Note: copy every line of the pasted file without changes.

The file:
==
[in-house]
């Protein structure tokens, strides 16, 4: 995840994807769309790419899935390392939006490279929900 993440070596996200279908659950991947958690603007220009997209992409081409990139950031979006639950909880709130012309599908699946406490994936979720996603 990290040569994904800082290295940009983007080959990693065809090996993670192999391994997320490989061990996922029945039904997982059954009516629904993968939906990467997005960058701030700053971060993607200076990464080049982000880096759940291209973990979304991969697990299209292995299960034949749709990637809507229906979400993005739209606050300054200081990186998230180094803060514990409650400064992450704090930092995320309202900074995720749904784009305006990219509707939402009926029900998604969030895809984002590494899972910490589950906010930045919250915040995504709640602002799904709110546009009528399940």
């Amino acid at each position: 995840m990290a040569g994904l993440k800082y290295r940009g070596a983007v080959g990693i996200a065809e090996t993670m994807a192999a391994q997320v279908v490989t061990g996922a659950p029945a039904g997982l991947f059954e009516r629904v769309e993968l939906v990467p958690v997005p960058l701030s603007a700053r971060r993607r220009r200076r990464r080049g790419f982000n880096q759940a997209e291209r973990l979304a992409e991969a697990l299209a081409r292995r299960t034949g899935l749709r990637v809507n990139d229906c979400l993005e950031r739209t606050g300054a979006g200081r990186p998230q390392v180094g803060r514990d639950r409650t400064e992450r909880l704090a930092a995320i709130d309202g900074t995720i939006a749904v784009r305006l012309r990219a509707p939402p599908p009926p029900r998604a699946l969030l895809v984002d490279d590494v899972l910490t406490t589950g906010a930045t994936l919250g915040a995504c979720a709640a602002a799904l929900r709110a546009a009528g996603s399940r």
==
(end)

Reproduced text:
[in-house]
């Protein structure tokens, strides 16, 4: 995840994807769309790419899935390392939006490279929900 993440070596996200279908659950991947958690603007220009997209992409081409990139950031979006639950909880709130012309599908699946406490994936979720996603 990290040569994904800082290295940009983007080959990693065809090996993670192999391994997320490989061990996922029945039904997982059954009516629904993968939906990467997005960058701030700053971060993607200076990464080049982000880096759940291209973990979304991969697990299209292995299960034949749709990637809507229906979400993005739209606050300054200081990186998230180094803060514990409650400064992450704090930092995320309202900074995720749904784009305006990219509707939402009926029900998604969030895809984002590494899972910490589950906010930045919250915040995504709640602002799904709110546009009528399940």
């Amino acid at each position: 995840m990290a040569g994904l993440k800082y290295r940009g070596a983007v080959g990693i996200a065809e090996t993670m994807a192999a391994q997320v279908v490989t061990g996922a659950p029945a039904g997982l991947f059954e009516r629904v769309e993968l939906v990467p958690v997005p960058l701030s603007a700053r971060r993607r220009r200076r990464r080049g790419f982000n880096q759940a997209e291209r973990l979304a992409e991969a697990l299209a081409r292995r299960t034949g899935l749709r990637v809507n990139d229906c979400l993005e950031r739209t606050g300054a979006g200081r990186p998230q390392v180094g803060r514990d639950r409650t400064e992450r909880l704090a930092a995320i709130d309202g900074t995720i939006a749904v784009r305006l012309r990219a509707p939402p599908p009926p029900r998604a699946l969030l895809v984002d490279d590494v899972l910490t406490t589950g906010a930045t994936l919250g915040a995504c979720a709640a602002a799904l929900r709110a546009a009528g996603s399940r």